With cell phones, iPhones, Blackberries and computers, Americans today have no trouble making connections … it's making conversation that seems to be a problem.
To screenwriter Delia Ephron, life has always been about conversation.
"What do you think are the essentials of a good conversation?" CBS News' Erin Moriarty asked Ephron.
"Well, give and take, listening," Ephron said, "So, if you are blogging…you're e-mailing - you aren't listening, right? You don't have to listen. It's really just what's in your own head."
In "You've Got Mail," a movie Ephron co-wrote with her sister Nora, romance sparks the banter between Tom Hanks and Meg Ryan, both in person and on e-mail.
"I mean, conversation is about feelings and emotion," Ephron said, "That's what it should really be about. If we're not seeing it, that's the loss."
James Lipton makes conversation for a living, talking to famous actors on the television program "Inside the Actors Studio." He thinks the art of conversation is diminishing daily.
"In a good conversation," Lipton says, "what's happening is that two people are engaging. One is hearing the other. That sparks something. He or she replies. Then the other person who is listening just as well, responds. And then you've got a genuine conversation."
Lipton - like Ephron - has concerns about technology.
"Do you read your Internet mail?" Lipton asked Moriarty. "It's all abbreviations and the quickest possible way of transmitting the thought from the brain to the computer."
"Well, that's great for transmitting messages, Lipton said, "but that's not a conversation. It just isn't."
The truth is, Americans may be turning to technology to avoid real conversations, and that's nothing new. Lucille Ball faced a similar dilemma more than fifty years ago.
In the "I Love Lucy" episode, "Lucy Gets Ricky on the Radio," Lucy asked her friend Ethel, "Whatever happened to that game we used to play before television was invented? It was called conversation."
The two friends reminisce about how they used to sit around all evening and talk, and how in millions of homes around the country, other people were having the same kinds of conversations.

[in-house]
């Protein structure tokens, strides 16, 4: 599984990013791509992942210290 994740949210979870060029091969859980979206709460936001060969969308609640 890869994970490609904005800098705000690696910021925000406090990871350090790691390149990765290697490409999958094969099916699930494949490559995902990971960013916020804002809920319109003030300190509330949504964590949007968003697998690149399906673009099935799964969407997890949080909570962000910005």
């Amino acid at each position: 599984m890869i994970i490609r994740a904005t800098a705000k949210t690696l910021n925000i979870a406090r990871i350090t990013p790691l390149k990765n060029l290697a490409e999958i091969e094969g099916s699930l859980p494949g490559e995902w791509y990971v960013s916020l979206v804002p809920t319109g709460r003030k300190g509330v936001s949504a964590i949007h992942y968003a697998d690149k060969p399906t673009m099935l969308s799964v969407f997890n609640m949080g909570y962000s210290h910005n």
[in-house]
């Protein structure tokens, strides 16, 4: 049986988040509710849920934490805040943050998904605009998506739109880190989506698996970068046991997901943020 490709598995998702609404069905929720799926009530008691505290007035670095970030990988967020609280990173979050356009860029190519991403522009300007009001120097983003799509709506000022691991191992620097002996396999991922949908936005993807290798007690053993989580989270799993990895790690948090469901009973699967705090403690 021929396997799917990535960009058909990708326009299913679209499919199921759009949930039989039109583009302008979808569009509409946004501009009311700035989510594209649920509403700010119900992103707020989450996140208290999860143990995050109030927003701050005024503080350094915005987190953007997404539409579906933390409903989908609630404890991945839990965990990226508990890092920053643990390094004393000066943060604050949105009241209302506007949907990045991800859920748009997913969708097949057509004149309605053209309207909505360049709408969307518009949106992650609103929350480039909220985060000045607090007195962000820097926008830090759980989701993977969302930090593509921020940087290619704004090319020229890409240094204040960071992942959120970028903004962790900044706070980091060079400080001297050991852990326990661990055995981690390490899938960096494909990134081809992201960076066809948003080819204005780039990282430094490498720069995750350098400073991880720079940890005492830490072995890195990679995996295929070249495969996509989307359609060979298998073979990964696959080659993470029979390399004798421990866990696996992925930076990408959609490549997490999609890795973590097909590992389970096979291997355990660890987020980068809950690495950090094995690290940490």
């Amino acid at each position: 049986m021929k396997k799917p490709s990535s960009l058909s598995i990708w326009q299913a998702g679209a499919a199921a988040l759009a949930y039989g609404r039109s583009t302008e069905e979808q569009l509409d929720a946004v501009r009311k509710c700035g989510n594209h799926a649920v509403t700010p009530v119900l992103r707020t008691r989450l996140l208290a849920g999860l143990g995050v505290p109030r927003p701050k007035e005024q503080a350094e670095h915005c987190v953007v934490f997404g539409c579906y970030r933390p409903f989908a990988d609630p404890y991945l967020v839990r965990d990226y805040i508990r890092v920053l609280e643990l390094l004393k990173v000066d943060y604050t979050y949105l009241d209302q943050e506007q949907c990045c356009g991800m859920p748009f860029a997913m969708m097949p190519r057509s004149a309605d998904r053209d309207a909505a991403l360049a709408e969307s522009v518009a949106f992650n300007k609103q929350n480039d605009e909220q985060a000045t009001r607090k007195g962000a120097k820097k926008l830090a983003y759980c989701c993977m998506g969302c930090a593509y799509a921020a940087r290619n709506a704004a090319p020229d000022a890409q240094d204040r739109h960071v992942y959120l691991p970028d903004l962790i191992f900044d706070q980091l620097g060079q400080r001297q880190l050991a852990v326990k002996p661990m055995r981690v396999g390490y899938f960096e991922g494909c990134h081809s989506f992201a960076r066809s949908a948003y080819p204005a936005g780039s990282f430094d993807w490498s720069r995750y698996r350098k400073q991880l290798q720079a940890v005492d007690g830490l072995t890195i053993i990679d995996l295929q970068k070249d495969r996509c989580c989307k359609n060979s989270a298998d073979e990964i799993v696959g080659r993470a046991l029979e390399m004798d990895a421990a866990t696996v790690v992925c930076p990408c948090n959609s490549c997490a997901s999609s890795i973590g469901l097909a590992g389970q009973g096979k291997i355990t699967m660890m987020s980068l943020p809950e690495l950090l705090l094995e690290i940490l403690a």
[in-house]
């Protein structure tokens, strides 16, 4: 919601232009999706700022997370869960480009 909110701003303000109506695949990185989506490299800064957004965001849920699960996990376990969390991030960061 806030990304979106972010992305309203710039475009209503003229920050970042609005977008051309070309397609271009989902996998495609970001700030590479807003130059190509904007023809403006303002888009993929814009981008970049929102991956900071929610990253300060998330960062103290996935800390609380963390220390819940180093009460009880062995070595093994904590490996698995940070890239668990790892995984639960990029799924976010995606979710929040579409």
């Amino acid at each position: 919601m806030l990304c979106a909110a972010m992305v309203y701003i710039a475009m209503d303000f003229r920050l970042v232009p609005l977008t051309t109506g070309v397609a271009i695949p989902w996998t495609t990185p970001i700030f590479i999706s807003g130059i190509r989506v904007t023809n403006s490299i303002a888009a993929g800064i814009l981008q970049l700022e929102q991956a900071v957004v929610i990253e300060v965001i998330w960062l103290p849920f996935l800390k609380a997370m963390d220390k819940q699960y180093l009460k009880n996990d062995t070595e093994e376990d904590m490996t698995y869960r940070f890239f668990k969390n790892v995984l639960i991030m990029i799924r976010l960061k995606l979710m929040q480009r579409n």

The punchline came when Ethel's husband Fred quipped, "Yeah, that's why television was invented!"
Moriarty asked author Stephen Miller how he would define a good conversation.
"A good conversation is one which is like a game," Miller told her. "Where there's a certain amount of playfulness, a certain amount of good humored disagreement."
Miller has written a book about conversation, "Conversation: A History of a Declining Art" (Yale University Press).
"I think a lot of people look at conversation in what I would call instrumental terms," Miller said. "They want something out of it: They want guidance, they want advice about how to deal with their teenage kids, how to deal with retirement, whatever. It's not about just the pleasure of conversation itself."
The inability to converse is largely an American problem, says Miller. The ancient Greeks in the time of Plato reveled in playful conversations. So did writers in Renaissance Italy who relished repartee. In 18th century French salons and English coffeehouses, banter was considered a sport ... but the sport didn't catch on across the Atlantic.
"The colonies were settled in New England by Puritans," Miller explained. "Basically, Puritans didn't think good humor was an important part of life."
And from Thoreau to Hemingway, much of the American literature that followed didn't do much to change that.
"I think you see in American literature, American popular culture, a sense of the strong silent type, the macho guy who goes out and kills the enemy. He builds a house in the wilderness. If you are a good conversationalist, you are probably somewhat effeminate. In Britain and in France, that's not the case at all.